c) A criminal case was opened on the 25th of March 2021 at Sunnyside Police Station and was transferred to the Commercial Crimes Unit on the 12th of April 2021. The respective case number is: CAS 685/3/2021.”

-END-

03 December 2021 - NW2451

Profile picture: Van Staden, Mr PA

Van Staden, Mr PA to ask the Minister of Health

(1)What is the current number of vacancies at the Pelonomi Private Hospital in Bloemfontein, Free State, with regard to (a) nurses, (b) doctors, (c) cleaners, (d) maintenance officials, (e) administrative officials and (f) management personnel; (2) for what period has each of the specified vacancies not been filled; (3) what are the reasons that the specified vacancies have not been filled by his department; (4) whether corrective measures are being implemented by his department to ensure that the specified hospital operates with full personnel components; if not, why not; if so, what are the relevant details; (5) whether he will make a statement on the matter?

Reply:

1. The number of vacancies at the Pelonomi Hospital in Bloemfontein, Free State, as drawn from the Persal System and confirmed by the province are as follows (a) Nurses – 113, (b) Doctor – 22, (c) Cleaners – 33, (d) Maintenance officials – 5, Administrative Officials – 4 and (f) Management Personnel – 21.

2. These posts were vacated between the periods September 2009 to May 2021.

3. Due to financial constraints in the Free State Province, the priority of filling vacant posts is given to clinical posts. The Department does that to avoid unauthorised expenditure on Compensation of Employees (COE) within the budgetary allocation (VOTE), in accordance with Treasury Regulation 8.3 read with the PFMA section 76(4)(b) and Treasury Regulation 9 read with PFMA sections 38(1)g and 76(2)(e).” The Department is also busy with a process of reviewing the Organizational Structures of Hospitals including Pelonomi and the process is already at an advanced stage. It is anticipated that some of these posts might become redundant.

4. In order to ensure that the Hospital services are not compromised, as a temporary control measure, the Department has appointed a committee that focus in identify posts that are critical for filling. Based on the recommendation of the said Committee, those posts are urgently filled on a contract basis as when the need arise (i.e. While the Organizational Structural review is underway). The department also makes provision for approved overtime as one of the measures in ensuring that service delivery is not compromised.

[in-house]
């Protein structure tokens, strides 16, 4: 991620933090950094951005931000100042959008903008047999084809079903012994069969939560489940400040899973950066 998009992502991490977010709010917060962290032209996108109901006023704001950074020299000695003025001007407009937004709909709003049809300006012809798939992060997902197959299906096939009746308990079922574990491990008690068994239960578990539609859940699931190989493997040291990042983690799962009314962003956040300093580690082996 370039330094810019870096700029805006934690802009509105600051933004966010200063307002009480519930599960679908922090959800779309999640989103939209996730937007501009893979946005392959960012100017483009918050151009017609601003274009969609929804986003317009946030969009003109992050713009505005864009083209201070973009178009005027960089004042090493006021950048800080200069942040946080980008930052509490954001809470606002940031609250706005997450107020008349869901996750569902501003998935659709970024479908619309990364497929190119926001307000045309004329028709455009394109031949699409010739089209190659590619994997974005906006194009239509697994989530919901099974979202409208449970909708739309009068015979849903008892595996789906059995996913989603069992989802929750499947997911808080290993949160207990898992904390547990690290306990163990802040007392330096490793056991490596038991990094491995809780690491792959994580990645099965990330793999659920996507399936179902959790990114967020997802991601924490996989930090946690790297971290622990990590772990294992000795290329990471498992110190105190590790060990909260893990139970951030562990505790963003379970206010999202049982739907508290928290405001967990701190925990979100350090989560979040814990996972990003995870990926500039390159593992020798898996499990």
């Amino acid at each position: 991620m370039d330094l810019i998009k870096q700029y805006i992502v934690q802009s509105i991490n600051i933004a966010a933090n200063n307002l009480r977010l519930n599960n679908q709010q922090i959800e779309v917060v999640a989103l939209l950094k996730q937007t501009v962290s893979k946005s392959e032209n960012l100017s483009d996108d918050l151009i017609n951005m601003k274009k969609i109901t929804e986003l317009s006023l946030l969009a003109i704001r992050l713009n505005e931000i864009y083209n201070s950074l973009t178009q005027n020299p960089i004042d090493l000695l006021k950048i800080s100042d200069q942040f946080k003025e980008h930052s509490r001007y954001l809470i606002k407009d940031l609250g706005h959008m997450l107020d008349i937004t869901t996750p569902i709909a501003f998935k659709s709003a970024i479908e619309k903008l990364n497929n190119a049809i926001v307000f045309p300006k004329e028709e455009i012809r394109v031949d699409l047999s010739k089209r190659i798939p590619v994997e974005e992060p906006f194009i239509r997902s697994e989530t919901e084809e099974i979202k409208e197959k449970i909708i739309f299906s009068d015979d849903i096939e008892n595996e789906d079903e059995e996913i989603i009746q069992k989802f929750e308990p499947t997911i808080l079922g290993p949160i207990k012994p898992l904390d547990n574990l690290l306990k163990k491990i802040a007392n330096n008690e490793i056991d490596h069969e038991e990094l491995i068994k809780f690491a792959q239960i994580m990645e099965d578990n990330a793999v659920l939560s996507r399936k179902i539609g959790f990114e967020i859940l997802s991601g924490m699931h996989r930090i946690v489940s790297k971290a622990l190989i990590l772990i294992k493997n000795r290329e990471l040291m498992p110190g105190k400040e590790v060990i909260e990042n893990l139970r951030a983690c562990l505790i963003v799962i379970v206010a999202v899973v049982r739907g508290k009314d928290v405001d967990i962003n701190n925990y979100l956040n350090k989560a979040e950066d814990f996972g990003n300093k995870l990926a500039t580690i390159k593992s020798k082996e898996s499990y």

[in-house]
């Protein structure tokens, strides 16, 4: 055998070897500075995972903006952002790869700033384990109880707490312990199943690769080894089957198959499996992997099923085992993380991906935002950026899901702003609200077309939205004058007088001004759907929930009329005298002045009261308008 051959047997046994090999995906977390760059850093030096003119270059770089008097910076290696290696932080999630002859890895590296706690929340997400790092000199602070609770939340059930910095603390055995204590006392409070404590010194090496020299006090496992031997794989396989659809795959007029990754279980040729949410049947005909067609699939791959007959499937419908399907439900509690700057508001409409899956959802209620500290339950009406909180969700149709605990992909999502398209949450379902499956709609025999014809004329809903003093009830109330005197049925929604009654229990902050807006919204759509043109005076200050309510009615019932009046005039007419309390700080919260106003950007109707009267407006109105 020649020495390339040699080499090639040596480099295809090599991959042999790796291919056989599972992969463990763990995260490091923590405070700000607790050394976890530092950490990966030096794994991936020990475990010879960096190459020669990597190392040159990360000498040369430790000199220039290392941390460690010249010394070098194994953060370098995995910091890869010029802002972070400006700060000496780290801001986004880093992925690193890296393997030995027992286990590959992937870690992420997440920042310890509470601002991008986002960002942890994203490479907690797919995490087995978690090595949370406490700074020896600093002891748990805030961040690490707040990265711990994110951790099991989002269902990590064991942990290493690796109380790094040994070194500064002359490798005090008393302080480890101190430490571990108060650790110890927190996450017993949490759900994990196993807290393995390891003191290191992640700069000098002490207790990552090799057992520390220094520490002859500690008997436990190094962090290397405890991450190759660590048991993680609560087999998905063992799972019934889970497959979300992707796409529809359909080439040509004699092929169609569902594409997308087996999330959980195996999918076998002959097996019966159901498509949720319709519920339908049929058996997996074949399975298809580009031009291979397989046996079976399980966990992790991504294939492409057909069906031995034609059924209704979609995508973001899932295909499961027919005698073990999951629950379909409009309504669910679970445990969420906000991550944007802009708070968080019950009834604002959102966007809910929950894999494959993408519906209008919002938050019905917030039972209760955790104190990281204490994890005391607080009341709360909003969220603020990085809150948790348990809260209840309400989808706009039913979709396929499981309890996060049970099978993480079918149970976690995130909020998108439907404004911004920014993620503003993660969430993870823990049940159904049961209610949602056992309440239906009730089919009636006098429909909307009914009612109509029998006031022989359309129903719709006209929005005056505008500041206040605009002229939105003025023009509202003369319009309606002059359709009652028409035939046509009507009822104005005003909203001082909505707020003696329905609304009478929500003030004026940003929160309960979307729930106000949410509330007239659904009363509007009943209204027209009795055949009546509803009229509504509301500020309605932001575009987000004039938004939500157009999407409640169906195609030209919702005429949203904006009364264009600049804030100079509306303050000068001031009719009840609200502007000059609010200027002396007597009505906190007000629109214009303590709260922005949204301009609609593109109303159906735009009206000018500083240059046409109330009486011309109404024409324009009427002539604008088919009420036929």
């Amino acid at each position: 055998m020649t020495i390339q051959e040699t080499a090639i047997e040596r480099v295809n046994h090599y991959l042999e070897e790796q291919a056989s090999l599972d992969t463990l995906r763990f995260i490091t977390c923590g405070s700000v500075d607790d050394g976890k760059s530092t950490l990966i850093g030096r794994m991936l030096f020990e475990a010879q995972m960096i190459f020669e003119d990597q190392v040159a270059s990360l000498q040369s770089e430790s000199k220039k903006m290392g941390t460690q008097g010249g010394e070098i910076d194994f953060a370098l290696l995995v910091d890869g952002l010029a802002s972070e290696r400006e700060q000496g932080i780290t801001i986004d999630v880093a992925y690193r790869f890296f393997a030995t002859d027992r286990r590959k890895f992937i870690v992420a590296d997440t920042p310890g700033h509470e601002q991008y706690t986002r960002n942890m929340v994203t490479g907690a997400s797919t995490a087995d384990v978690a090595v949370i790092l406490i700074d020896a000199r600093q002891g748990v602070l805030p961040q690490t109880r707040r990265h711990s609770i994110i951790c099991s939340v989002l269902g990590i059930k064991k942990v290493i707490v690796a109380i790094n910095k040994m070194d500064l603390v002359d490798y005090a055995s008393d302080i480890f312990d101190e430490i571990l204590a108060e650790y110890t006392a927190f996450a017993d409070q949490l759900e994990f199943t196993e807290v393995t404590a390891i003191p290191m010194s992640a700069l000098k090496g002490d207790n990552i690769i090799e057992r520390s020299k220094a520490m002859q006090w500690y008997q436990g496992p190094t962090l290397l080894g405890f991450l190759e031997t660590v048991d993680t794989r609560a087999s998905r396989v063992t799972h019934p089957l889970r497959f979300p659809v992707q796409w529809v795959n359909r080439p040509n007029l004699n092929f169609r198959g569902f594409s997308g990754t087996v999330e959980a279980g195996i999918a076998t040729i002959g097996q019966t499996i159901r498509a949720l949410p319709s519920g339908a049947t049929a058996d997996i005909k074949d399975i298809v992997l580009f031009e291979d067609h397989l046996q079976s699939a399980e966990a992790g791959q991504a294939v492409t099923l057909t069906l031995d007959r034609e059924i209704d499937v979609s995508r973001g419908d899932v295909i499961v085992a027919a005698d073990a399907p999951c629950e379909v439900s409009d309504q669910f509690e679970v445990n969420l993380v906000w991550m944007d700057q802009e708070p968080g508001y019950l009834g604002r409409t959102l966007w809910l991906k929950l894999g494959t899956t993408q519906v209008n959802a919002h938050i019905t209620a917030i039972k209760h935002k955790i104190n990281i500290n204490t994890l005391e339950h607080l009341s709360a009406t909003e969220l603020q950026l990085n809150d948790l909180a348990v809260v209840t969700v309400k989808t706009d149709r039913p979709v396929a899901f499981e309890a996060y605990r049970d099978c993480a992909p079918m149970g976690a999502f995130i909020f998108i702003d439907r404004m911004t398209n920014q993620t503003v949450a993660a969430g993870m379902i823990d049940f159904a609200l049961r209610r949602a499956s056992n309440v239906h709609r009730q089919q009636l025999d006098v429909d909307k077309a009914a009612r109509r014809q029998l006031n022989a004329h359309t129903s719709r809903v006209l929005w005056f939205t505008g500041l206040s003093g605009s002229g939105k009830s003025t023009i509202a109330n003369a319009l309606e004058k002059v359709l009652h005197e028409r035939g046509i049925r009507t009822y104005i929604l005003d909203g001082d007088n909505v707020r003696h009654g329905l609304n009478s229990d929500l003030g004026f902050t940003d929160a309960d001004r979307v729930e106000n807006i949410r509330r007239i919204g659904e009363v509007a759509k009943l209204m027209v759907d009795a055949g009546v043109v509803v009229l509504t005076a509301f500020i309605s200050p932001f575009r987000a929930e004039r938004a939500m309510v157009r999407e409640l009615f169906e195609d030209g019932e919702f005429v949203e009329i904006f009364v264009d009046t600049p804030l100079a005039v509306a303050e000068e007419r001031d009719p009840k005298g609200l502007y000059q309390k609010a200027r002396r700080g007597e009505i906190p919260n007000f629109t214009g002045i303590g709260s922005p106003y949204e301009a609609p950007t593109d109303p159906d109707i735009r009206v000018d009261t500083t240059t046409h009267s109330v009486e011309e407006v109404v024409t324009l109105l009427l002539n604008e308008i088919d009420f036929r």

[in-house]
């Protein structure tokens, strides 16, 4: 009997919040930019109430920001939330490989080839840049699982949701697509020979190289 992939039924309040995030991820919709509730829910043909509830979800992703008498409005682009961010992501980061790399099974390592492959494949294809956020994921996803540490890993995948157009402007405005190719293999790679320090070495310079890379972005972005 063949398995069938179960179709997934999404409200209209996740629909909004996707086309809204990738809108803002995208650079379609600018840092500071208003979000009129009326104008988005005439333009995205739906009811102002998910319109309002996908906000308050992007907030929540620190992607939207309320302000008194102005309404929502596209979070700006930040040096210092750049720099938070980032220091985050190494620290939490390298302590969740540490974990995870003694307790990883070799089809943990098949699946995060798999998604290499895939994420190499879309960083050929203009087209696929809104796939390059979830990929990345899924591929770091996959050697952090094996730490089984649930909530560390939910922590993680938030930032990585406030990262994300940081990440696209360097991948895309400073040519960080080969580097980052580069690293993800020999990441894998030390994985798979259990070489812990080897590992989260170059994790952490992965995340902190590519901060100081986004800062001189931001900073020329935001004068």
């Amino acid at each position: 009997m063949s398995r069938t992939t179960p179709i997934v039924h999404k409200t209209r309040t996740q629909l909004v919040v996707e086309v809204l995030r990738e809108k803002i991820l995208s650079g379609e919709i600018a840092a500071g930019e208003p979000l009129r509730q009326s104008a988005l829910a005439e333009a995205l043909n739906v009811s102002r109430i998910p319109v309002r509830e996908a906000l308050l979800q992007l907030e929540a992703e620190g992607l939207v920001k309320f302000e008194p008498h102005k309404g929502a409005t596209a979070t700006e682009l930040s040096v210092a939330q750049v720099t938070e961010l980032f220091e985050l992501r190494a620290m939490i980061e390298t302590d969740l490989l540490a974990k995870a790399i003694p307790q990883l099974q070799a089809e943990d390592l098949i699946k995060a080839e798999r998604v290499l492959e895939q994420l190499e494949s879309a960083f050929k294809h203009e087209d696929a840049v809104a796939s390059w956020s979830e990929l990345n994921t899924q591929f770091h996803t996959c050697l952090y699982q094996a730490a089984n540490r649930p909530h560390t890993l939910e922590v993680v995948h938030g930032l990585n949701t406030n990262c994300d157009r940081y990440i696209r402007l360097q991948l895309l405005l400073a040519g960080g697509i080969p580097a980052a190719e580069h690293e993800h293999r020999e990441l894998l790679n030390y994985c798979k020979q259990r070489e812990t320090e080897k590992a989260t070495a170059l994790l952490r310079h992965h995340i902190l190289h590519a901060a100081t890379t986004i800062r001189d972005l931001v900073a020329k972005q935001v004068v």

5. The department will make a statement on the matter once the process of the Organizational Structure review is completed, defined in line with the service delivery requirements.

END.

03 December 2021 - NW2487

Profile picture: Hlengwa, Ms MD

Hlengwa, Ms MD to ask the Minister of Health

In light of the 2021 report on mortality and causes of death by Statistics South Africa that records diabetes as the second deadliest disease in the Republic, the killer disease more people than HIV/Aids, hypertension and other forms of heart diseases combined, the major cause of blindness, kidney failure, heart attacks, stroke and lower limb amputation, as well as the highest risk factor for COVID-19 patients, what are the full relevant details of the plans that his department has put in place in order to promote (a) awareness of the dangers of diabetes and (b) access to proper health care in the Republic?

Reply:

a) The Department has put the following interventions in order to promote awareness on the dangers of diabetes:

  1. The department has developed Information, Education and Communication (IEC) materials on the signs and symptoms of diabetes, prevention measures and identification of risk factors. These materials have been shared with all provinces and are available in all the clinics. The materials are also used by the Community Health Workers as well as Health Promoters as part of the wider reach to the public. This is done as part of the routine services at all platforms, including during the commemoration of Health Events and at community campaigns. The target groups for these messages include vulnerable persons such as the youth, older persons, and persons with disabilities.
  2. The Department has developed material which is used by nurses to educate patients and promote health and wellness when patients attend routine health visits.

b) Interventions which demonstrate how access to proper care for patients with diabetes is created, among others include:

1. Additional to the interventions listed above, he department is also conducting screening for chronic diseases including for diabetes at health facilities as part of the routine services in all our clinics, at mobile health facilities and is offered at the general Health Counselling and Testing Campaigns during all public events.

2. The department has further developed policies, strategies and guidelines including Primary Care Adult, Standard Treatment Guidelines and Essential Medicine List on the prevention, and treatment of diabetes including on preventing complications.